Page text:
By Jim Schutze
By Rachel Watts
By Lauren Drewes Daniels
By Anna Merlan
By Lee Escobedo
Patients in the pilot study had commonly gone from one anti-depressant to another with fleeting or no improvement in mood. About half had even tried electroconvulsive therapy--popularly known as shock therapy. Of what results VNS may bring, Rush says, "Our impression so far is that it at least holds over time. It may increase a little bit."
As with the first study, the second trial is funded by Cyberonics, a Houston-based company founded in 1987 that developed and holds a patent on the $15,000 VNS implant and markets it and other medical devices primarily for the treatment of epilepsy and other neurological disorders. Results should be known by 2002, with possible FDA approval to follow.
For Sandoval, six months after the device was implanted, she felt a definite change.
One day, she came to Marangell's office looking like a new person. She'd lost more than 50 pounds and wore, for the first time in many months, light-colored clothes.
"It's changed my whole life," Sandoval said, smiling and sounding as if she were in an infomercial.
"Let me play devil's advocate for a minute," Marangell said. "How do we know that it's not by chance that you're feeling better?"
"Because in my 41 years, the normal pattern has been that I might feel better for a few weeks, a few months, then I'd slip back into depression. Now, there are no signs," Sandoval said.
"Any thoughts of death?"
She shook her head. No.
Sandoval said she'd become more productive. Having moved to Santa Fe to live with her mother, she was now working at an antique shop. "I have energy. I can be with people. It's totally different."
Was she happy? Marangell asked at another point.
"It's not happy," Sandoval said. "It's content. I don't feel sad anymore. I feel everything is going to be OK."
Sandoval now says that like her mother and grandmother, she suffers from a hereditary condition. She came from a stable family; her mother was a teacher, her father was an environmental engineer, and the family lived on a Nevada farm. But early on, Sandoval showed signs of depression. She was withdrawn, a poor student. On weekends, she often sat in a rocking chair for hours, swaying in silence. Her family never understood her dark moods, and she later came to welcome the physical illnesses that befell her: her three bouts with cancer, the sarcoidosis that robbed her of 30 percent of her lung. It was easier at those times to get compassion from people. Of her depression, her family often told her: "Go for a walk. You'll feel better." Or, "What do you have to complain about?"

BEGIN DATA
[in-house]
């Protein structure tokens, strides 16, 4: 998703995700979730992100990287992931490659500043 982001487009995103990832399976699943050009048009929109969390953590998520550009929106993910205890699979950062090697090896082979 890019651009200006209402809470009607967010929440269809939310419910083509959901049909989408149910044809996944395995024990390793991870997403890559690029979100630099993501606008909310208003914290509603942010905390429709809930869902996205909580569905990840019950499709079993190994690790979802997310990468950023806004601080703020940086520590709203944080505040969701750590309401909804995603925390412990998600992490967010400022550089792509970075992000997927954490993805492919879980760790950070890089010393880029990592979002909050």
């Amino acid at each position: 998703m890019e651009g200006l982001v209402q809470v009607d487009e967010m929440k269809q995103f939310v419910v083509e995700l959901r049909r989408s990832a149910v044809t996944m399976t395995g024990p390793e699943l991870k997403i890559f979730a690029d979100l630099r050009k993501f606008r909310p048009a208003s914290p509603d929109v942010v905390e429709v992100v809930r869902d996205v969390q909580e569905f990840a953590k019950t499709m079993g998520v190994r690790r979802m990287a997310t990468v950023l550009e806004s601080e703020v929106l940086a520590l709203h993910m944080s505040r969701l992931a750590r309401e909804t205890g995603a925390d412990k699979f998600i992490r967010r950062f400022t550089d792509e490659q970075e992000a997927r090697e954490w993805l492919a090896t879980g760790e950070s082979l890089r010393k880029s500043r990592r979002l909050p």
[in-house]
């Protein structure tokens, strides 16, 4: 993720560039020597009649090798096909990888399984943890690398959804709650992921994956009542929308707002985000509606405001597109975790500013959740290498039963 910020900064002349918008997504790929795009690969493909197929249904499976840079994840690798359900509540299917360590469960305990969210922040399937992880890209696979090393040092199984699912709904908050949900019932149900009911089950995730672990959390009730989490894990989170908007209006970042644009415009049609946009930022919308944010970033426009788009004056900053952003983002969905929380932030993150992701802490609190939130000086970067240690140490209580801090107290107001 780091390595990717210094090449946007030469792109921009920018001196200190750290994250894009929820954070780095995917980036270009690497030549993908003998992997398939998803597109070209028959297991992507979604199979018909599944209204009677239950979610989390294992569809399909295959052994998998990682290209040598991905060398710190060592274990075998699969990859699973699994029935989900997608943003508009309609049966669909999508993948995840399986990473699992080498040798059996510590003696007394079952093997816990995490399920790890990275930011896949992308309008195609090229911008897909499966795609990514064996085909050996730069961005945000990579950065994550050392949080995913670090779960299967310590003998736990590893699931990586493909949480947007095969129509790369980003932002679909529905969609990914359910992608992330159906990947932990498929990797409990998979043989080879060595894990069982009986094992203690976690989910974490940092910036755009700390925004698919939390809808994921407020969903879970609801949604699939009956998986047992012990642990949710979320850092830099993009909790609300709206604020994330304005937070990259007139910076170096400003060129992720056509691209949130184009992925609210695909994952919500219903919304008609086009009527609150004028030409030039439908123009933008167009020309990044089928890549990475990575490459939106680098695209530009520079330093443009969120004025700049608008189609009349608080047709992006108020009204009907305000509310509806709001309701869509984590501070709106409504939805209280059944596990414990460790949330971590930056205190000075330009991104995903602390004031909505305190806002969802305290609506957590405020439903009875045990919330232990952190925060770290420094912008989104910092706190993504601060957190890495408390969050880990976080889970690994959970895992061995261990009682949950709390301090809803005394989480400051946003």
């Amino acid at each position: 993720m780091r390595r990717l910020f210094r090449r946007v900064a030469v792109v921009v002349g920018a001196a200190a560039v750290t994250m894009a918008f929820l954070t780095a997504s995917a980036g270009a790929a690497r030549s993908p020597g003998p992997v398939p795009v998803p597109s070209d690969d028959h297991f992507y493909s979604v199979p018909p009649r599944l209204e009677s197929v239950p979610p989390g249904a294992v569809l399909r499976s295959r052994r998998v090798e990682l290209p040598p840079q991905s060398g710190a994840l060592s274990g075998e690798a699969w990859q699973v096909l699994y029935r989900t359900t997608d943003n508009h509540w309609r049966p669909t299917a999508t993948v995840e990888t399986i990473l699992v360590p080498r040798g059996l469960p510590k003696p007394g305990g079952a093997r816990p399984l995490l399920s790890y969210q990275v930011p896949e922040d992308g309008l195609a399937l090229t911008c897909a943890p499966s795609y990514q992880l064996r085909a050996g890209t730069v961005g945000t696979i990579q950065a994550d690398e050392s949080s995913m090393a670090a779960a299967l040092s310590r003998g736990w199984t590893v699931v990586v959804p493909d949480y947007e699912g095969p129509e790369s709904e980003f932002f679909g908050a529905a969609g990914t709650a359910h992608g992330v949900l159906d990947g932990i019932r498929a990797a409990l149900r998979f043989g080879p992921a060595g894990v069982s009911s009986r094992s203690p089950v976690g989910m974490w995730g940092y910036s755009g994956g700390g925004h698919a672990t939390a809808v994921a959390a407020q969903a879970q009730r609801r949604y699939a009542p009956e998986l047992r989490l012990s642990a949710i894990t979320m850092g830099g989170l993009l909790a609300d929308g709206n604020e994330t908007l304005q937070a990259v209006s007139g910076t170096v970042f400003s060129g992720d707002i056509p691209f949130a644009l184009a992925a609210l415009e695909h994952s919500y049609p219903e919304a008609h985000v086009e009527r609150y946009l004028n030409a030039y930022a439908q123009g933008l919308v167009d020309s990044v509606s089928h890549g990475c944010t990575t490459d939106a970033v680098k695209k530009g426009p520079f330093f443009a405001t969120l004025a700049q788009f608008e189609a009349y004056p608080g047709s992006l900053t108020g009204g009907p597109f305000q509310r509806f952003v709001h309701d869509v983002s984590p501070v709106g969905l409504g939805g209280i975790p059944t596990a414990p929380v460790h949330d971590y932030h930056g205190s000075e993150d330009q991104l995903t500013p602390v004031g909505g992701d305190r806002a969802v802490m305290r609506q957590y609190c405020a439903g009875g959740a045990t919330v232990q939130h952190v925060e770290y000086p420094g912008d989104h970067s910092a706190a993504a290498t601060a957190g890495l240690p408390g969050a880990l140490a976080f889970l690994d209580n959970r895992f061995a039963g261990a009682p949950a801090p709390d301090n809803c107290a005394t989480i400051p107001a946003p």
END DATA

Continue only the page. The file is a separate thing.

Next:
Sandoval recovered from the cancers and the lung ailment, but the depression stayed. The only thing that has helped pull her back from the brink is the contraption lodged in her chest. Doctors, however, don't know what the long-term effects of VNS might be. It could, for instance, lead to paralysis of the vagus nerve or the growth of a tumor. Sandoval doesn't dwell on such possibilities. "I can have a life without the depression," she says now, speaking by phone from Santa Fe. Throughout the hour's conversation, she occasionally laughs heartily and says that last year, she wrote a Christmas letter to all of her friends and family, telling them about VNS. As if in some rags-to-riches tale, she has even landed a job as an assistant to a movie star in Santa Fe, where she oversees his 6,000-acre ranch.
Sandoval says she'll carry that device for the rest of her life. Her only fear: If the FDA eventually approves it, she'll have to assume the financial responsibility for its upkeep, which includes changing the battery. Typically, the device stimulates the vagus nerve at timed intervals, every hour of the day, seven days a week, until the battery runs out anywhere from three to five years later.
Cyberonics continues to pay for Sandoval's trips to Houston every three months for her checkup. "I don't know what I would do if I couldn't get another battery," Sandoval says, then adds with a laugh, "Doesn't that sound weird?"
If someone told Jimmie Carson that taking a hatchet knife to her hand would end her mental pain, she'd do it. When she tells you this, you believe her. There's something about the way she says it, how she manages eye contact, if only briefly. Most of the time, she has to force herself to focus, all because she lives in a drugged state, her body pumped with four different anti-depressants and Ritalin to boot.
In her Grapevine home, this 57-year-old woman stumbles before an easy chair, before finally managing to take a seat. Those pills, she says, confound her equilibrium. That would be a small price to pay if only they'd work. These days, their way of ending her illness--she thinks it began in 1974 when she spiraled into pospartum depression following childbirth--is to numb her. "It hasn't stopped my depression," she says, "but made it livable...at least I don't spend time thinking how to kill myself."
More than a year ago, she had the VNS device implanted. She wishes she could say it's helped her depression, but all she can offer is a slim maybe. She says it probably has helped rid her of something else: the panic attacks that she says are worse than depression itself.